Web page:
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The Science Behind Feeding a Mission to Mars

The Science Behind Feeding a Mission to Mars

Food scientists are developing food for astronauts that stays nutritious and fresh for at least three years.

ISSThanksgiving.jpg

NASA astronaut Michael Hopkins' Thanksgiving meal on November 28, 2013. Image from aboard the International Space Station.

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NASA

Tuesday, September 18, 2018 - 16:00

Rebecca Boyle, Contributor

(Inside Science) -- It may be decades before humans land on Mars, but when they do, the meal options may look something like this: salad with ancient grains, vegetable protein, reconstituted cheese product and a side of dried fruit, with a chocolate-hazelnut vitamin shake packaged three years ago for dessert. Don't worry, the salad was grown on board and the vitamins are still potent.

Astronauts may be able to grow some fresh food, but they'll still need vitamins from home. Nutritional supplements can last at least three years --and even taste good -- as long as they're packaged in the right snacks, according to new research led by the U.S. Army. The study, led by food engineer Ann Barrett at U.S. Army Natick Soldier Research, Development and Engineering Center in Massachusetts, is among the first to demonstrate what happens to a packaged food's nutritional content over a long storage period.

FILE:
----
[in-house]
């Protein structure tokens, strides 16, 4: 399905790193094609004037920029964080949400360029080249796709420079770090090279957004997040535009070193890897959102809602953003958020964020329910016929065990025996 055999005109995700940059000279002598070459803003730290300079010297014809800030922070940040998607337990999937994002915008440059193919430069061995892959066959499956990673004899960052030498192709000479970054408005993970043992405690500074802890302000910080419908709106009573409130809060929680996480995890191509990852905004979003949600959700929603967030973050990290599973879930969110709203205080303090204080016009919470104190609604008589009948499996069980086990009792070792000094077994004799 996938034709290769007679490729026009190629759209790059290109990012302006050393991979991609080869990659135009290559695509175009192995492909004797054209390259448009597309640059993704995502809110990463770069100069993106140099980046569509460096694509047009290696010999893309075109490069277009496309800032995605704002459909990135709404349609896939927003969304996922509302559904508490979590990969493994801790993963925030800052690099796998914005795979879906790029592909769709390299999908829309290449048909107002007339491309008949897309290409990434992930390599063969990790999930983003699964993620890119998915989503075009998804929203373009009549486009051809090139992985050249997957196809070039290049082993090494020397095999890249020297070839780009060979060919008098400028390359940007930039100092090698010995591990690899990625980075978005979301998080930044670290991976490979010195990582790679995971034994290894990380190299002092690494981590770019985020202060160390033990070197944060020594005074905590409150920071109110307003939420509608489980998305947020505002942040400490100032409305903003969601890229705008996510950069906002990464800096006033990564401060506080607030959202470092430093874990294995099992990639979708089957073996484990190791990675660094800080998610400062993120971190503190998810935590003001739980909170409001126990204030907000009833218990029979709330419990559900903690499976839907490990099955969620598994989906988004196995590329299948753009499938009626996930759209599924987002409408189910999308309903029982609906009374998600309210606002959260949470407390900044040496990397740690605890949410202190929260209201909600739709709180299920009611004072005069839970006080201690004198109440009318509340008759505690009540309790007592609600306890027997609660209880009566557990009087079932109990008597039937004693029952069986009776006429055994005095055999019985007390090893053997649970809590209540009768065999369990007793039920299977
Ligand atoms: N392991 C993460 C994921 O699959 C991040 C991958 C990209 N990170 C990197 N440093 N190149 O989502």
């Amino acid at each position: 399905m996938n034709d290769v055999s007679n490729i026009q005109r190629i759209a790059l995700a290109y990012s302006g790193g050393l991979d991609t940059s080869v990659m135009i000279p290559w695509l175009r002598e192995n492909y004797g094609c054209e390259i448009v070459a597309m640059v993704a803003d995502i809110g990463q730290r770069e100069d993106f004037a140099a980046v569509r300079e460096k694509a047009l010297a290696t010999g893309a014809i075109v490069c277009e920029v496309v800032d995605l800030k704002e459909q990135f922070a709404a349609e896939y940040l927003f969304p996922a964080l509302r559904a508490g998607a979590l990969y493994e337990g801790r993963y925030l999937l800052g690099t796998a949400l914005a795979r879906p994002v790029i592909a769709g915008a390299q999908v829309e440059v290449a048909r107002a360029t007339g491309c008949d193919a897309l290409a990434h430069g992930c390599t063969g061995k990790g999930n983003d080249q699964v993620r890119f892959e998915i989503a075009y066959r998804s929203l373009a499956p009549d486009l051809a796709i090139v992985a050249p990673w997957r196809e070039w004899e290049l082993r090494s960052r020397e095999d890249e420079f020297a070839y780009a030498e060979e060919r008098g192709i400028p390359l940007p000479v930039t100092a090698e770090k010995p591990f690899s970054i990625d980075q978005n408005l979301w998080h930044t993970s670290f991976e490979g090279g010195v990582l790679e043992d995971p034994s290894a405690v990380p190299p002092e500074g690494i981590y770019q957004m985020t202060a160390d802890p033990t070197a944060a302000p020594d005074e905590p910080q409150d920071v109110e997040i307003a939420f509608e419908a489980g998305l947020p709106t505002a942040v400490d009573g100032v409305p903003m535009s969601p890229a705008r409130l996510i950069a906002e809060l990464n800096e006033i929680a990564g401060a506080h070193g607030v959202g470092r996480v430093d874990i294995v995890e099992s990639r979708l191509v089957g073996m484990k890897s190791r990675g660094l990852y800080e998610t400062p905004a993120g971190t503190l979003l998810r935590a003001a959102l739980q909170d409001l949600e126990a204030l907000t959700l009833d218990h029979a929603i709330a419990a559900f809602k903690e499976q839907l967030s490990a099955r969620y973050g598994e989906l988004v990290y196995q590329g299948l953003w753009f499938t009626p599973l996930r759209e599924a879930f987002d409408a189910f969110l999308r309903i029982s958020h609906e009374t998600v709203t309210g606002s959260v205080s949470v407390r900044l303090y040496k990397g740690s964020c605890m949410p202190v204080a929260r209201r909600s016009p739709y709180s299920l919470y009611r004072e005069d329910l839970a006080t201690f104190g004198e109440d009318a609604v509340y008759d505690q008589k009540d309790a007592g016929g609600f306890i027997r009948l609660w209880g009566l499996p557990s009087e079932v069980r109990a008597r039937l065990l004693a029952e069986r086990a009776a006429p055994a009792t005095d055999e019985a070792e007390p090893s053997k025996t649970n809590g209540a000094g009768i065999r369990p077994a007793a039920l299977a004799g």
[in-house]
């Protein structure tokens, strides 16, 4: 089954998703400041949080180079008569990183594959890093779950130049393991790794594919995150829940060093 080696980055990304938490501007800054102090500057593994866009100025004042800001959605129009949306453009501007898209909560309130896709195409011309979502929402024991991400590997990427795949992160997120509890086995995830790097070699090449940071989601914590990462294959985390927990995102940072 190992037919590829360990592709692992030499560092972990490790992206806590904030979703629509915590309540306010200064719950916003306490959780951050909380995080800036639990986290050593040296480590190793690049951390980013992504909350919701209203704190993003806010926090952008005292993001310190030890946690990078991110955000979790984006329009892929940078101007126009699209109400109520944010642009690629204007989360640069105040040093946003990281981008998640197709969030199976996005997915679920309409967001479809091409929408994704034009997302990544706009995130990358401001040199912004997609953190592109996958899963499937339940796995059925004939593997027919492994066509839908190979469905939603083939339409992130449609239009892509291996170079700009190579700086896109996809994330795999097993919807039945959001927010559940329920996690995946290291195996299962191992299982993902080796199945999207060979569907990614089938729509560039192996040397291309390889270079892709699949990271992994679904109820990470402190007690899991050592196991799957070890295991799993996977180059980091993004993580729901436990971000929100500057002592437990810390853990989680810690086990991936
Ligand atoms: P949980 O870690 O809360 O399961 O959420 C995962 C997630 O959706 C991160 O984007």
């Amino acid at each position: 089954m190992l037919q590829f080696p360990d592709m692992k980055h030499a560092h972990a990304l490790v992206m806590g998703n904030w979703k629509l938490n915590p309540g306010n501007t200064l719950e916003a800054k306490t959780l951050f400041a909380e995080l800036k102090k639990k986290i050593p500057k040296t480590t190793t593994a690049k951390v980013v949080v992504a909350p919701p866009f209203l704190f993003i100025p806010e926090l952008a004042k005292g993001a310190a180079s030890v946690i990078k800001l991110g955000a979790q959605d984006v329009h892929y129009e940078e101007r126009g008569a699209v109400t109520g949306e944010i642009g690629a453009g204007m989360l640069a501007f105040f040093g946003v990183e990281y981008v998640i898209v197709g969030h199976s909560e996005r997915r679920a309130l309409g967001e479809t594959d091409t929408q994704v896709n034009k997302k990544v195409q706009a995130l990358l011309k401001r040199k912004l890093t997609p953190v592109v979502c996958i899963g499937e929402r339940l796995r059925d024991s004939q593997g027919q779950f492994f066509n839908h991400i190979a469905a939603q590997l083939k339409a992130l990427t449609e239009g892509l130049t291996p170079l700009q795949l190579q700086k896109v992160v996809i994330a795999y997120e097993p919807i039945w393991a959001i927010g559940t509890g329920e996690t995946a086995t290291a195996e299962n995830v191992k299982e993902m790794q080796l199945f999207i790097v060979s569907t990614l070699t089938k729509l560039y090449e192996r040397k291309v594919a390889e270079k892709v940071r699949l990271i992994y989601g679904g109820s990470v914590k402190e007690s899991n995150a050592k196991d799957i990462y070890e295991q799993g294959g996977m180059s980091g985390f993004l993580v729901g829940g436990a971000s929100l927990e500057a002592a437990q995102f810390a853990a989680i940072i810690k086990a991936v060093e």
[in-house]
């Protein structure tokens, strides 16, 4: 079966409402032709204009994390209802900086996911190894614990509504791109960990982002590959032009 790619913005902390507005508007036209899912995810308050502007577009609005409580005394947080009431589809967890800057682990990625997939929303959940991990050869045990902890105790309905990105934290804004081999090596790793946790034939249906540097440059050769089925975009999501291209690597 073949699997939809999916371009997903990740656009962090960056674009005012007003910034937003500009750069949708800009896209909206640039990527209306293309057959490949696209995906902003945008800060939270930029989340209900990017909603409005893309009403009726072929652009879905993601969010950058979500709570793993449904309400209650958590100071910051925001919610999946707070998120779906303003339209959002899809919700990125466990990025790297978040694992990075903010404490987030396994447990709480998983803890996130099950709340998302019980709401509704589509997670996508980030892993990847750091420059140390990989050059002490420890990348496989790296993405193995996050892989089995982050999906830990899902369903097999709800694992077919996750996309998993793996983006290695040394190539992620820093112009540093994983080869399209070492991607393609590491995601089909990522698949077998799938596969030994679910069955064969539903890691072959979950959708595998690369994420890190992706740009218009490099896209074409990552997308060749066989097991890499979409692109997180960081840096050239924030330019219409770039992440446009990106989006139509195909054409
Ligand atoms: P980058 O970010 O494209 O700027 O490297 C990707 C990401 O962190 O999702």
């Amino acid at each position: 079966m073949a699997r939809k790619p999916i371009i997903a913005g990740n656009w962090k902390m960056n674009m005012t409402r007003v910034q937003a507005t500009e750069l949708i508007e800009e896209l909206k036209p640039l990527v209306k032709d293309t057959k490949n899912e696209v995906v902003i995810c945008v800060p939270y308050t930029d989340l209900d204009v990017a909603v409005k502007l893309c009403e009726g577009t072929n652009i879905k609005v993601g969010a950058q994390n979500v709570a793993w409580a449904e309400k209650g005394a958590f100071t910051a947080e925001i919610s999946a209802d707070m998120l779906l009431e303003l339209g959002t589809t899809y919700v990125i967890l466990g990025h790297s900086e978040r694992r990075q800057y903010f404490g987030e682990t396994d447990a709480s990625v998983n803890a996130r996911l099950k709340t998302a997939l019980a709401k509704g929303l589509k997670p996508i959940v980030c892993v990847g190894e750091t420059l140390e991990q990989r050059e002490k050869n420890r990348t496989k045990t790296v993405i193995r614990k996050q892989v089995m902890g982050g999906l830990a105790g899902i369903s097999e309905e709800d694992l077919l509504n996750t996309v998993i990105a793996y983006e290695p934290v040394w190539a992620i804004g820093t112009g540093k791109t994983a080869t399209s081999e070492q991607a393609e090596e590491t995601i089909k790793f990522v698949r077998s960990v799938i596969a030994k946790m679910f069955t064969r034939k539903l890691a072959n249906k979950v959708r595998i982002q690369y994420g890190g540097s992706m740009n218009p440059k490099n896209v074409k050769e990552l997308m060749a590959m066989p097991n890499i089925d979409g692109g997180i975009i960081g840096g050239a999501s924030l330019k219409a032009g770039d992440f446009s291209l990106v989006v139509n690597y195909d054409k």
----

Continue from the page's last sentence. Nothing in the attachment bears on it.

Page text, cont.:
"Vitamins are chemicals, and they degrade. Even if you can have foods that are safe to eat, microbiologically, they might not have the same nutritional value after a long period of time," Barrett said. If astronauts' food supplies gradually become less nutritious, their health could suffer, and their ability to work safely or return home could be compromised.


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Working under a NASA grant, Barrett set out to study what would happen to common dietary vitamins A, thiamine, folic acid, C, and E after three years of storage at different temperatures. Those compounds are crucial for numerous functions, including vision, immunity, muscle function, and antioxidant capabilities. They are also all highly susceptible to breakdown in the air and in high heat.